Vital Stats: Nutrition 21's Chromax chromium picolinate

Study claim: Nutrition 21's Chromax chromium picolinate significantly reduces hunger levels by 24 per cent, and food intake by 25 per cent, and also reduces cravings for high-fat foods in adult non-diabetic overweight women.

Published: Anton SD, et al. Effects of chromium picolinate on food intake and satiety. Diabetes Technol Ther 2008 Oct;10(5):405-12.

Abstract: Chromium picolinate (CrPic) has been shown to attenuate weight gain, but the mechanism underlying this effect is unknown. Researchers assessed the effect of CrPic in modulating food intake in healthy, overweight, adult women who reported craving carbohydrates (Study 1) and performed confirmatory studies in Sprague-Dawley rats (Study 2). Study 1 utilised a double-blind, placebo-controlled design and randomly assigned 42 overweight adult women with carbohydrate cravings to receive 1,000mg CrPic or placebo for 8 weeks. Study subjects were allowed to eat any type and amount of food throughout the study. Food intake at breakfast, lunch and dinner was directly measured at baseline, week one, and week eight. CrPic, as compared to placebo, reduced food intake, hunger levels and fat cravings, and tended to decrease body weight. The participants who received CrPic reduced their caloric intake by an average of 365 calories per day between their baseline and final (week eight) visit. These results clinically significant; it is also noteworthy that participants receiving CrPic did not report increased hunger levels despite significantly reducing their food intake.

For Study 2, Sprague-Dawley rats were fasted for 24 hours and subsequently injected intraperitoneally with 0, 1, 10 or 50mcg/kg CrPic. Subsequently, rats were implanted with an indwelling third ventricular cannula. Following recovery, 0, 0.4, 4 or 40mcg CrPic was injected directly into the brain via the intracerebroventricular cannula, and spontaneous 24-hour food intake was measured. Rats experienced a subtle decrease in food intake at only the highest dose. However, when administered centrally, CrPic dose-dependently decreased food intake, suggesting CrPic has a role in food-intake regulation, which may be mediated by a direct effect on the brain.

Potential applications: Appropriate for weight management, sports nutrition and metabolic health supplements, and functional foods and beverages.

More info:
Bill Levi: [email protected]
+1 914 701 4549

Vital Stats: Nutratech's Advantra-Z brand Citrus aurantium

Study claim: Advantra-Z brand Citrus aurantium makes exercise less difficult, and it has no side effects.

Published: Haller CA, et al. Human pharmacology of a performance-enhancing dietary supplement under resting and exercise conditions. Br J Clin Pharmacol 2008 Jun;65(6):833-40.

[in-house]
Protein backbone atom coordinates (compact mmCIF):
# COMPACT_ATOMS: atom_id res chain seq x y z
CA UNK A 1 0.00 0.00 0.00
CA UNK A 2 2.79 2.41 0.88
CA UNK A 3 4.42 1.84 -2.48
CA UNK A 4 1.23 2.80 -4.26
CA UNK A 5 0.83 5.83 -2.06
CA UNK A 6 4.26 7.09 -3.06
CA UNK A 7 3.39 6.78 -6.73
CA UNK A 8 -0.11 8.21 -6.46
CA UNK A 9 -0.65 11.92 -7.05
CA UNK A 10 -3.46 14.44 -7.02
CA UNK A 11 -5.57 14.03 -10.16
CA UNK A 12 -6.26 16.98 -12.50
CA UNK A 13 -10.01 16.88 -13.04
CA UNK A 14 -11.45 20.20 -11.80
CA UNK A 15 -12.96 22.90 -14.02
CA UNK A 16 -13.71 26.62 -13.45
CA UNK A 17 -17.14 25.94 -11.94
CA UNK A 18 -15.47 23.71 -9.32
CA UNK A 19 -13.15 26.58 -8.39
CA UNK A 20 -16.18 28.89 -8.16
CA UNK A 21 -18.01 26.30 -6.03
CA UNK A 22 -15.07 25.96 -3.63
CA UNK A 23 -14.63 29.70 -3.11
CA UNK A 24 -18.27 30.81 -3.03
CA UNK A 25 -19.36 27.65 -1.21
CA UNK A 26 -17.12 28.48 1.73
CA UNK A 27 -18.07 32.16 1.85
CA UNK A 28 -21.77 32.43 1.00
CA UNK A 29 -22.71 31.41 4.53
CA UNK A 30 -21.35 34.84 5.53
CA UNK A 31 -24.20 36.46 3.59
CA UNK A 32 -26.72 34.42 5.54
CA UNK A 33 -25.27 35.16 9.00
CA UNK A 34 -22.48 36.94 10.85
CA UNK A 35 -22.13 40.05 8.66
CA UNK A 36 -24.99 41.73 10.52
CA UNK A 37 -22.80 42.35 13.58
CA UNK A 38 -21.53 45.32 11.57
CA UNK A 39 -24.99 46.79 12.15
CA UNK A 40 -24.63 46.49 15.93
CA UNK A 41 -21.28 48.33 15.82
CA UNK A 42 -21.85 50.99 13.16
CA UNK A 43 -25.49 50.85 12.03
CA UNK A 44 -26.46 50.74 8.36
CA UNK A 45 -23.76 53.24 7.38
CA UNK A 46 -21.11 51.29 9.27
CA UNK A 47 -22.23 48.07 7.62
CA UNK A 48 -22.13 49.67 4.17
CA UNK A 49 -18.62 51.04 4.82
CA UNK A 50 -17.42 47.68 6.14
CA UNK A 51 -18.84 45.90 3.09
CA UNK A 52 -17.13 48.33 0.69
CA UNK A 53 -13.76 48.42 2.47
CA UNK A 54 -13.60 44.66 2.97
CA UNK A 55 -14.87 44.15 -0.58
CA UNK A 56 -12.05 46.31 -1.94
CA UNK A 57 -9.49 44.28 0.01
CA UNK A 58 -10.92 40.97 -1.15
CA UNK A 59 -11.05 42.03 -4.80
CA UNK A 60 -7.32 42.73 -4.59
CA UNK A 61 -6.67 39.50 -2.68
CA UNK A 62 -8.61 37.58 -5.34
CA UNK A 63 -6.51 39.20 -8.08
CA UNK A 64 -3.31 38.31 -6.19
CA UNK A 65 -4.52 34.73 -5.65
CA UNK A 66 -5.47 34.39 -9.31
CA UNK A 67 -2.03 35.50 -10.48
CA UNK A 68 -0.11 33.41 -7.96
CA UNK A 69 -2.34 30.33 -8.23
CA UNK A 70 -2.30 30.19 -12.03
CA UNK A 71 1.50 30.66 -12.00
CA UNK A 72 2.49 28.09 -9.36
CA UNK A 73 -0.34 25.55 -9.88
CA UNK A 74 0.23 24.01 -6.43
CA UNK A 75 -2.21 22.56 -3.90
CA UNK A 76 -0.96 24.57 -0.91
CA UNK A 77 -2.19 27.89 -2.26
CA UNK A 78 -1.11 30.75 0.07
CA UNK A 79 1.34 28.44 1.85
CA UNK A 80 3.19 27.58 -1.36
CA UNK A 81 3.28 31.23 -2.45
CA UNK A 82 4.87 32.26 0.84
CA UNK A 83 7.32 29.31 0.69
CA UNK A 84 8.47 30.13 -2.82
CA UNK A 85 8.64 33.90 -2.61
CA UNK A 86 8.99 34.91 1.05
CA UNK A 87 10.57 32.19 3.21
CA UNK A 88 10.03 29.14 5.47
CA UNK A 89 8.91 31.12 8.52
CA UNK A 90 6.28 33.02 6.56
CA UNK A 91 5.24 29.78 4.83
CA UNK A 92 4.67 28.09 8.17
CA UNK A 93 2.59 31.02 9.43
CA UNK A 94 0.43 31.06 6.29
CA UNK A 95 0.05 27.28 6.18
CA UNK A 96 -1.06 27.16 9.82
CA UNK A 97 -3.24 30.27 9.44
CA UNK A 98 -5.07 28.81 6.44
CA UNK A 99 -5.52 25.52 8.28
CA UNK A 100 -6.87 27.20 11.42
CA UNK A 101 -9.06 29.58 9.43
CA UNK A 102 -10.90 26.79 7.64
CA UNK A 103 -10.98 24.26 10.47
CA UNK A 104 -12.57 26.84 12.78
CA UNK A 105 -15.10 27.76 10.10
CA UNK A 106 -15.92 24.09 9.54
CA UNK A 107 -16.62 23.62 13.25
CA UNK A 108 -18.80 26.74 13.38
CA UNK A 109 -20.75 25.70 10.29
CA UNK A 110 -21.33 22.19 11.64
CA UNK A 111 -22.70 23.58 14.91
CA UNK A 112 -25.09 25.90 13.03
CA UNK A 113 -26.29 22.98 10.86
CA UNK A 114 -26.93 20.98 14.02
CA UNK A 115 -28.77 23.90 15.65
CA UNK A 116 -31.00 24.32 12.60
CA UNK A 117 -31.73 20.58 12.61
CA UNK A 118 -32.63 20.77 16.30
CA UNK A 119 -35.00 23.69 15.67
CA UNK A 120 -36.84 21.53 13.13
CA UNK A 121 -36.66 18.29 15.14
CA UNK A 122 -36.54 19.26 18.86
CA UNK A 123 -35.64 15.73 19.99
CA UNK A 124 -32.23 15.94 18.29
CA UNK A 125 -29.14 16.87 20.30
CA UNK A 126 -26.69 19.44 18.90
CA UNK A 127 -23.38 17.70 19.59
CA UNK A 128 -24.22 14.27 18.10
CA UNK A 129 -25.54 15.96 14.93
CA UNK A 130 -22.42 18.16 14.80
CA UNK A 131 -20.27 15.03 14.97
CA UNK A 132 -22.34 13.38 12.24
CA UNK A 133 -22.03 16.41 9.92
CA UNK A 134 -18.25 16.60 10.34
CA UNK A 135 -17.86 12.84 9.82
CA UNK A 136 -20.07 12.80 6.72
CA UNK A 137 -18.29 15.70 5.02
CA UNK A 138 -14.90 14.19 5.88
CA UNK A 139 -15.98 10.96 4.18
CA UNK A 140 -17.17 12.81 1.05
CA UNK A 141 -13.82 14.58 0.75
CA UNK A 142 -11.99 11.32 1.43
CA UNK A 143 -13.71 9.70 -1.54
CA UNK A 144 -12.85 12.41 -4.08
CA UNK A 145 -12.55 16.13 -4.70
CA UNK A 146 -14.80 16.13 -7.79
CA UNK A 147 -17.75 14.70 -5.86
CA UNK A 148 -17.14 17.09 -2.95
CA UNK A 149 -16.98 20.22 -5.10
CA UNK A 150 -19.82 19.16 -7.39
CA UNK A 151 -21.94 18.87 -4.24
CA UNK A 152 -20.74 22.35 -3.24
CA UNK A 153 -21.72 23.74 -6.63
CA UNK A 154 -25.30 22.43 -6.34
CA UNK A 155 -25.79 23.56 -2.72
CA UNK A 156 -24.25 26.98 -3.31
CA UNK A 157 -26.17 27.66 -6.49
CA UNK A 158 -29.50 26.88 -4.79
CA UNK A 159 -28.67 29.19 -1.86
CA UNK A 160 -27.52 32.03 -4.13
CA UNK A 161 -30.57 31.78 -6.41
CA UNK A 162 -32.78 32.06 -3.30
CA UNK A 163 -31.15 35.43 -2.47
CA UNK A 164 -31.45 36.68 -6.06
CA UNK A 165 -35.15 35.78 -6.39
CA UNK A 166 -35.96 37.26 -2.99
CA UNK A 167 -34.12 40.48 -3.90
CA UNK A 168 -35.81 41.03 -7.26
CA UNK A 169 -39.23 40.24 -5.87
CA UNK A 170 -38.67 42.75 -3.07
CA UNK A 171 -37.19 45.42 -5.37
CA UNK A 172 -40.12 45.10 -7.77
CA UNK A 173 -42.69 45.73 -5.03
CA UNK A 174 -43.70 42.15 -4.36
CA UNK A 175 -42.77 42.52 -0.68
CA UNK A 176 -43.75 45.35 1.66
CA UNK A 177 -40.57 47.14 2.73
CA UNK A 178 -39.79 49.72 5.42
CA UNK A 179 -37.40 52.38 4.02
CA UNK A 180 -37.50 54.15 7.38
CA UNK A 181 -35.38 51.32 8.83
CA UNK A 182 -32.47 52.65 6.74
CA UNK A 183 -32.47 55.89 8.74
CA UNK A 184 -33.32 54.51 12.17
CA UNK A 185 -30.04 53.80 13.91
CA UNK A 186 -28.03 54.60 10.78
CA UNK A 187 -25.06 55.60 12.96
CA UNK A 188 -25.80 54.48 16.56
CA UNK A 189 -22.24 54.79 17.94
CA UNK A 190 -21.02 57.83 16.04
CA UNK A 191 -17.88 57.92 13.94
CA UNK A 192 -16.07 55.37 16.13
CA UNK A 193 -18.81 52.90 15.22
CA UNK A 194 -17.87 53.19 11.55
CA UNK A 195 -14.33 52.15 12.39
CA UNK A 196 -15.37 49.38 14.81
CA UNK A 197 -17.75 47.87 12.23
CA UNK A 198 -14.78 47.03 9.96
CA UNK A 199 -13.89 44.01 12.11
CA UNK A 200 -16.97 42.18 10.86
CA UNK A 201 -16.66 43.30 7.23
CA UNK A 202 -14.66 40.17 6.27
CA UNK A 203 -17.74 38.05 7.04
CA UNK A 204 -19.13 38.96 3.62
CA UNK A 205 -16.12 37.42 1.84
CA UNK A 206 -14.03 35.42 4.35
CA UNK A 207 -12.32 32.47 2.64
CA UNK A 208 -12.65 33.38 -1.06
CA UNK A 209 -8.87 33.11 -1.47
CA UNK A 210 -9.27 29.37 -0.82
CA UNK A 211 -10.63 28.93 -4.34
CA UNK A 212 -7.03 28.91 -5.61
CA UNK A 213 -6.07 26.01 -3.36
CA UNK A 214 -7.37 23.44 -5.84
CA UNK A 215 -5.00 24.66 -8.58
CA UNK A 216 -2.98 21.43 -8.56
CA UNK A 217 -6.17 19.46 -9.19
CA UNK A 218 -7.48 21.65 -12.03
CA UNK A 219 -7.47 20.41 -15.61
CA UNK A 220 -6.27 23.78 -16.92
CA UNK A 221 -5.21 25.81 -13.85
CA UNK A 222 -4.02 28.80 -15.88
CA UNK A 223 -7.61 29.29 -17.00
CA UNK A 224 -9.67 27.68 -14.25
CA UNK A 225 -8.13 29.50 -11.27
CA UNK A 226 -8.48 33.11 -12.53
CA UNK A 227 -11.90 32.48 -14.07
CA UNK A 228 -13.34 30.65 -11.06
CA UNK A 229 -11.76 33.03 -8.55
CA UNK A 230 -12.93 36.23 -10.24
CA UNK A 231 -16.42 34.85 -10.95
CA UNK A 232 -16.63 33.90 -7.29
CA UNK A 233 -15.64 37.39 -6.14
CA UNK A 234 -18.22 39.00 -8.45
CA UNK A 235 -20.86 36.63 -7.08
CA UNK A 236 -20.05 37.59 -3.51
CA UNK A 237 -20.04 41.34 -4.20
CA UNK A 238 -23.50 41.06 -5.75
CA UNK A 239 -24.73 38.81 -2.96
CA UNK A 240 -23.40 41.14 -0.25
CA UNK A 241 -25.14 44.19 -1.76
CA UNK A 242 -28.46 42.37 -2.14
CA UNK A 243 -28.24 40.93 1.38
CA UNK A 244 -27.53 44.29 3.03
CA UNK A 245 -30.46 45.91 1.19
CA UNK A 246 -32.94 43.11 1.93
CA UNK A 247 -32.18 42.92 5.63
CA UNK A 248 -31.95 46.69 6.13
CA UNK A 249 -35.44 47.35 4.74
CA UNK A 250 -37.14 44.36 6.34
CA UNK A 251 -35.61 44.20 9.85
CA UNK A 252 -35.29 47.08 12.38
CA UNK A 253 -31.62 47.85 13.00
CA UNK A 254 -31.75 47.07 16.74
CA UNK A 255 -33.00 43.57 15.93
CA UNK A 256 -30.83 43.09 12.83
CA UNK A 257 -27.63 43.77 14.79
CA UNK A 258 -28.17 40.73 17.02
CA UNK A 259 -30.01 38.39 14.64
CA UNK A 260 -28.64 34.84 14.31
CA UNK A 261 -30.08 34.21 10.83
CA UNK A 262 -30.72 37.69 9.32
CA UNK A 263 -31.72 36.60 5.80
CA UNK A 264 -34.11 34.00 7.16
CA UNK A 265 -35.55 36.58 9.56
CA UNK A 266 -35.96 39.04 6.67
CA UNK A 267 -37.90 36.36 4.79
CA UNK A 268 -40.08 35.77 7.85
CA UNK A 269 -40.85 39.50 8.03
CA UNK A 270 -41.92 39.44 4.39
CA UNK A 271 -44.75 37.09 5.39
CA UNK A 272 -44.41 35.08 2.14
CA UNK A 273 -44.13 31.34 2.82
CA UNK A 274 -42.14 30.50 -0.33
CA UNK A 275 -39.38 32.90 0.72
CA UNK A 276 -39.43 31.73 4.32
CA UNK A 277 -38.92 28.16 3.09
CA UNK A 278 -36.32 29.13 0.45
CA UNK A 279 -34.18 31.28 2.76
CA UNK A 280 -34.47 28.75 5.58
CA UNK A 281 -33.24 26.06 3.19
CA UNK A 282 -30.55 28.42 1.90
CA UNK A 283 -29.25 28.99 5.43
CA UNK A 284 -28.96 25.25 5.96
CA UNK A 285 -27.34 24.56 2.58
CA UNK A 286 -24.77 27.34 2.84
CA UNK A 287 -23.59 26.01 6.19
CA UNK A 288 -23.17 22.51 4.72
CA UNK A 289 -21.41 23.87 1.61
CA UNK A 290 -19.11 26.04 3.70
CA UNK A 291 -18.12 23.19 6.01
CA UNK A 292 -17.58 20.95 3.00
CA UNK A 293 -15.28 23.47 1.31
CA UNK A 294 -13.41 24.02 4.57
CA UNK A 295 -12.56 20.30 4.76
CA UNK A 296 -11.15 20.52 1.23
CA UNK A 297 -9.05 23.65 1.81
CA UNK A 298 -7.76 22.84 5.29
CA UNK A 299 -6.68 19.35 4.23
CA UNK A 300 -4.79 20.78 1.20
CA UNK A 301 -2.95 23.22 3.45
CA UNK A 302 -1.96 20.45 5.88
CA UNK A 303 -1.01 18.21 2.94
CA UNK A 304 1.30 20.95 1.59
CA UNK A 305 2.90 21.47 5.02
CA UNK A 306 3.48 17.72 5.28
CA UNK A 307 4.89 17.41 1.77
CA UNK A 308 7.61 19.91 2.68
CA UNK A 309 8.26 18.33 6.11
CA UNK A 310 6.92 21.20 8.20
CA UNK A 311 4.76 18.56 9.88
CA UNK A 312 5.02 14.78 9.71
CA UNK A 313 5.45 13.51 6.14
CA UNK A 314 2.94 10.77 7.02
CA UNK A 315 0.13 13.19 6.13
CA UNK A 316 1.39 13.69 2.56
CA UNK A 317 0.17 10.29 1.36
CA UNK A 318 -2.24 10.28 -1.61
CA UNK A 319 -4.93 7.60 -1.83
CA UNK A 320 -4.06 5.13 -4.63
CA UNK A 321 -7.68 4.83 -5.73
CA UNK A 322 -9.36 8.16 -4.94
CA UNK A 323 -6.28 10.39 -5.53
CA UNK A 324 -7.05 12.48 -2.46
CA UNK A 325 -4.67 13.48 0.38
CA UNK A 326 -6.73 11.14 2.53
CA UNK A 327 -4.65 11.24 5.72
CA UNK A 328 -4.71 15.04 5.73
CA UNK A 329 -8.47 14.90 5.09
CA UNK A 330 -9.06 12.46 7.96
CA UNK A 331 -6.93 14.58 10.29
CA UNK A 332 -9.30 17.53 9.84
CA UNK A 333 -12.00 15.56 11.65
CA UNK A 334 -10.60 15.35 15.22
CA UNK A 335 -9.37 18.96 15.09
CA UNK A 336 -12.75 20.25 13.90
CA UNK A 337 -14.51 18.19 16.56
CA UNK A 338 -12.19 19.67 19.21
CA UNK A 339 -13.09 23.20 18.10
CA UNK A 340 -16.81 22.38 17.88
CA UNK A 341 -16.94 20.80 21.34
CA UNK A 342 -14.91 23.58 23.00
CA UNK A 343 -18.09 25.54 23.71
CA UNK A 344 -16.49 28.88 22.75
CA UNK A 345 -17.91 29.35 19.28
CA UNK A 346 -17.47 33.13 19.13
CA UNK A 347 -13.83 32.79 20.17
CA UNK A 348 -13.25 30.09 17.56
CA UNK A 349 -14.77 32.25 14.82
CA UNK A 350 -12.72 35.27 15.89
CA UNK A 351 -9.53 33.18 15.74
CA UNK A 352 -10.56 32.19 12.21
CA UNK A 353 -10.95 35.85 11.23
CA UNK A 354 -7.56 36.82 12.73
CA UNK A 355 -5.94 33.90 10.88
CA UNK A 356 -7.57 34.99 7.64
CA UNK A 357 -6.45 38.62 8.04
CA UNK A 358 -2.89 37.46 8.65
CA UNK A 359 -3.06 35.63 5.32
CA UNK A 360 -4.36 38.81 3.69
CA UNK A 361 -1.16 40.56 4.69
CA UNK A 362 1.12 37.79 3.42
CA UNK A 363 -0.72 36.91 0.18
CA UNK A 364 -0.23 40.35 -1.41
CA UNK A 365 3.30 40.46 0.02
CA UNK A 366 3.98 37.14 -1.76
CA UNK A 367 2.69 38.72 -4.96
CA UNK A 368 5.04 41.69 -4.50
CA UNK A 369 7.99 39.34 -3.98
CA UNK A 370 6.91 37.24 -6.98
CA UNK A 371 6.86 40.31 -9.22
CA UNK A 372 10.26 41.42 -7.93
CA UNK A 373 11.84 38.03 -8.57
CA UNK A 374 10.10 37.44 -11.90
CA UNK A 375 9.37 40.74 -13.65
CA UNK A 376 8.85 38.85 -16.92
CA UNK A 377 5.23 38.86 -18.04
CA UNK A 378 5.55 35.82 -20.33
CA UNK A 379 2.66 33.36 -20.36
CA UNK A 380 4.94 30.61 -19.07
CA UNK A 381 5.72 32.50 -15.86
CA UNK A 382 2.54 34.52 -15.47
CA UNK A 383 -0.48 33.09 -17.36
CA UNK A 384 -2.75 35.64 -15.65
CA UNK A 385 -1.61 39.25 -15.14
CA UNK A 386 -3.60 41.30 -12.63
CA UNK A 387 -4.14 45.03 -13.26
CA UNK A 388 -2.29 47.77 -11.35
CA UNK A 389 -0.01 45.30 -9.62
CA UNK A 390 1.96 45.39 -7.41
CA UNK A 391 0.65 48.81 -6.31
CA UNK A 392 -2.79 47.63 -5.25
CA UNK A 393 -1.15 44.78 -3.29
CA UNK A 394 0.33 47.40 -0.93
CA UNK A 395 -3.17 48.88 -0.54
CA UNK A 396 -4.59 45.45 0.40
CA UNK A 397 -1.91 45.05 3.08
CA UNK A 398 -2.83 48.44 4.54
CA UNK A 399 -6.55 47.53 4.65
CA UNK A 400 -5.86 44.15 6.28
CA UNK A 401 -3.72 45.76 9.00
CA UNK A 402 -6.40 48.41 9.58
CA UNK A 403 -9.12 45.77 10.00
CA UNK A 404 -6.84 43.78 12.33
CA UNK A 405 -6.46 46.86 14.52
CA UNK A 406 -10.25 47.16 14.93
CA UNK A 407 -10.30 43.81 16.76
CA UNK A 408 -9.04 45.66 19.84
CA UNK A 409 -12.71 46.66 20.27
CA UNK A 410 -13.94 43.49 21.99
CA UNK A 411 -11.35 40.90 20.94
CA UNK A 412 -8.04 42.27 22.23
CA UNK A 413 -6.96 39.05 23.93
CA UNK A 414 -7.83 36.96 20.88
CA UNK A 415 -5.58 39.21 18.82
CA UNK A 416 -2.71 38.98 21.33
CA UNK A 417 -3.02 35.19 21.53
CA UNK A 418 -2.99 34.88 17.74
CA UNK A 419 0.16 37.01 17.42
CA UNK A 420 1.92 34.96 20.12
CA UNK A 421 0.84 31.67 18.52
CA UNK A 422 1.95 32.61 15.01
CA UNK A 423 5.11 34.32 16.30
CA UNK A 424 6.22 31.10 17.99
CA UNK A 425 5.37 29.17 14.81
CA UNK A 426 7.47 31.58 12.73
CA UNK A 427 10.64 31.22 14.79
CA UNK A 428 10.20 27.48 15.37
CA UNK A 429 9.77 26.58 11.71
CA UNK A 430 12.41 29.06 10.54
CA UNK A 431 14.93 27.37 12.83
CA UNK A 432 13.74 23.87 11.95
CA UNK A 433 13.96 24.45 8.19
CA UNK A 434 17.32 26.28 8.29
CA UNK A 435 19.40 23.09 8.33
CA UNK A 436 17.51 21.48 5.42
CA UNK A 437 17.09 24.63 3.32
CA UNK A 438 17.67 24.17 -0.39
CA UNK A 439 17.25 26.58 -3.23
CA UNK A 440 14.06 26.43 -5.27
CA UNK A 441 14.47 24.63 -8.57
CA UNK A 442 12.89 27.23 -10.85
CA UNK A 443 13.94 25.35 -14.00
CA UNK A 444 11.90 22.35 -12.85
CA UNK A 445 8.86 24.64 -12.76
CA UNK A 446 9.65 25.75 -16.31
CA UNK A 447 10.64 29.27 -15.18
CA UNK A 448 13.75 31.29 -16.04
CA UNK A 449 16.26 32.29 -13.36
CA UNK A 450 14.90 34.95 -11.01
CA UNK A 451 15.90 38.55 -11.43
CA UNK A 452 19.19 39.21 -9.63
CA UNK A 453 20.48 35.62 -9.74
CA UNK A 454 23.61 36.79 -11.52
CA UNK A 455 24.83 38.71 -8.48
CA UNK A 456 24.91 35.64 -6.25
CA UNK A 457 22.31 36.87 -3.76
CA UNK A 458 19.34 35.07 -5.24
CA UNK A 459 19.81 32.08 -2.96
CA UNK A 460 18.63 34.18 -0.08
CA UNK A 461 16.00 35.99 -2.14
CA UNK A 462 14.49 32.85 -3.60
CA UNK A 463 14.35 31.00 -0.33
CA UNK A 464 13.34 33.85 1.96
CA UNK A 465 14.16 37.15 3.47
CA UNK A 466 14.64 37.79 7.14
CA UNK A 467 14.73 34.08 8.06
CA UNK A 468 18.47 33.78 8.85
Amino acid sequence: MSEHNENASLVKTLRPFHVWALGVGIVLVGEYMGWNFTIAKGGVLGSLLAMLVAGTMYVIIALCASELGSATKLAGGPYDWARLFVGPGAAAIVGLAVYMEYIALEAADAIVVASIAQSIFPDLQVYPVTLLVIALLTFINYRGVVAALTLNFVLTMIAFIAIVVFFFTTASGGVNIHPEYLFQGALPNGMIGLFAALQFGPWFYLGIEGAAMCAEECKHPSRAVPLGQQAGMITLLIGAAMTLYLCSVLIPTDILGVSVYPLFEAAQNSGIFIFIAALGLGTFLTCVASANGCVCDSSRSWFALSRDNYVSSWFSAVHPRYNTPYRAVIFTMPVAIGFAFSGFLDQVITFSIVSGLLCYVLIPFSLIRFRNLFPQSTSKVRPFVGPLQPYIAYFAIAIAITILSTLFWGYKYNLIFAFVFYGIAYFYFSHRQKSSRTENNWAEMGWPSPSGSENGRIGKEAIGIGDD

Abstract: In clinical trials performed under resting conditions, performance-enhancing supplements raise blood pressure and affect glucose homeostasis, which is not ameliorated by exercise. Performance-enhancing supplement use modestly improves exercise tolerance. Researchers aimed to characterise the pharmacology and performance-enhancing effects of a Citrus aurantium (synephrine) supplement under exercise conditions.

Ten healthy adults (three women) aged 20-31 years participated in a three-arm, double-blind, placebo-controlled, crossover study. Subjects ingested one dose of a supplement containing 21mg synephrine and 304mg caffeine under resting conditions and one hour prior to moderately intense exercise, with a placebo (PLC)/exercise control. Plasma synephrine and caffeine concentrations were measured over 12 hours, and vital signs, serum electrolytes, oxygen consumption and perceived exercise exertion were monitored.

No significant adverse events occurred. Synephrine and caffeine pharmacokinetics were unaffected by exercise. Post-exercise diastolic blood pressure was higher after taking the supplement (peak mean 71.7 +/- 8.7mmHg) than PLC (63.0 +/- 4.9mmHg). There were no substantial treatment-related differences in post-exercise HR, systolic blood pressure or temperature. Postprandial plasma glucose increased to 121.0 +/- 31.6mg dl(-1) in the treatment group vs 103.7 +/- 25.5mg dl(-1) with PLC and exercise. No treatment differences in exercise-related oxygen consumption, serum lactate or insulin were observed. Exercise was rated less difficult with the supplement than PLC.

Blood pressure and plasma glucose increased post-exercise with synephrine use, which could be detrimental in some people. Exercise was perceived as less strenuous after the supplement, presumably due to the stimulant effects of caffeine.

Potential applications: For sports-nutrition and weight-management supplement formulas.

More info:
+1 973 822 7773

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